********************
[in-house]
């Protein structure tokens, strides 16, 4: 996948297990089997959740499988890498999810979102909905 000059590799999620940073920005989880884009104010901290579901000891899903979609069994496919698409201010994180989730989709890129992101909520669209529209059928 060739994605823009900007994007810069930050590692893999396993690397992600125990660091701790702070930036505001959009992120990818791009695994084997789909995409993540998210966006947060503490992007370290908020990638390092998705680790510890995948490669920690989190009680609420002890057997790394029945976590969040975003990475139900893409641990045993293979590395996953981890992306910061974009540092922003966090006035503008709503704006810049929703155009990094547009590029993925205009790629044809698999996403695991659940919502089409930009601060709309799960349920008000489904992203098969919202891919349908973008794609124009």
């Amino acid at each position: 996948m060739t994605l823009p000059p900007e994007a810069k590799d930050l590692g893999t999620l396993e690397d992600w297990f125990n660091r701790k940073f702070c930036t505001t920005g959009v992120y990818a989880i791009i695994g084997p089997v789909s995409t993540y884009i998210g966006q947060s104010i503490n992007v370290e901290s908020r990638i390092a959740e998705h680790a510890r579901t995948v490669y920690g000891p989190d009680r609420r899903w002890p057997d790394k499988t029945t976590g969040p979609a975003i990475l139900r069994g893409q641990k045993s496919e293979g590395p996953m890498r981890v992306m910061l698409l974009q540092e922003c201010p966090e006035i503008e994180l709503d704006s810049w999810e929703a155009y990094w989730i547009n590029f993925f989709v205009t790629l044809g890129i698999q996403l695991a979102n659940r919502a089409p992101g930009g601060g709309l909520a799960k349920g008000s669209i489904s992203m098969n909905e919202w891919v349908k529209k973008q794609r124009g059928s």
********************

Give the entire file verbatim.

[in-house]
């Protein structure tokens, strides 16, 4: 996948297990089997959740499988890498999810979102909905 000059590799999620940073920005989880884009104010901290579901000891899903979609069994496919698409201010994180989730989709890129992101909520669209529209059928 060739994605823009900007994007810069930050590692893999396993690397992600125990660091701790702070930036505001959009992120990818791009695994084997789909995409993540998210966006947060503490992007370290908020990638390092998705680790510890995948490669920690989190009680609420002890057997790394029945976590969040975003990475139900893409641990045993293979590395996953981890992306910061974009540092922003966090006035503008709503704006810049929703155009990094547009590029993925205009790629044809698999996403695991659940919502089409930009601060709309799960349920008000489904992203098969919202891919349908973008794609124009």
């Amino acid at each position: 996948m060739t994605l823009p000059p900007e994007a810069k590799d930050l590692g893999t999620l396993e690397d992600w297990f125990n660091r701790k940073f702070c930036t505001t920005g959009v992120y990818a989880i791009i695994g084997p089997v789909s995409t993540y884009i998210g966006q947060s104010i503490n992007v370290e901290s908020r990638i390092a959740e998705h680790a510890r579901t995948v490669y920690g000891p989190d009680r609420r899903w002890p057997d790394k499988t029945t976590g969040p979609a975003i990475l139900r069994g893409q641990k045993s496919e293979g590395p996953m890498r981890v992306m910061l698409l974009q540092e922003c201010p966090e006035i503008e994180l709503d704006s810049w999810e929703a155009y990094w989730i547009n590029f993925f989709v205009t790629l044809g890129i698999q996403l695991a979102n659940r919502a089409p992101g930009g601060g709309l909520a799960k349920g008000s669209i489904s992203m098969n909905e919202w891919v349908k529209k973008q794609r124009g059928s």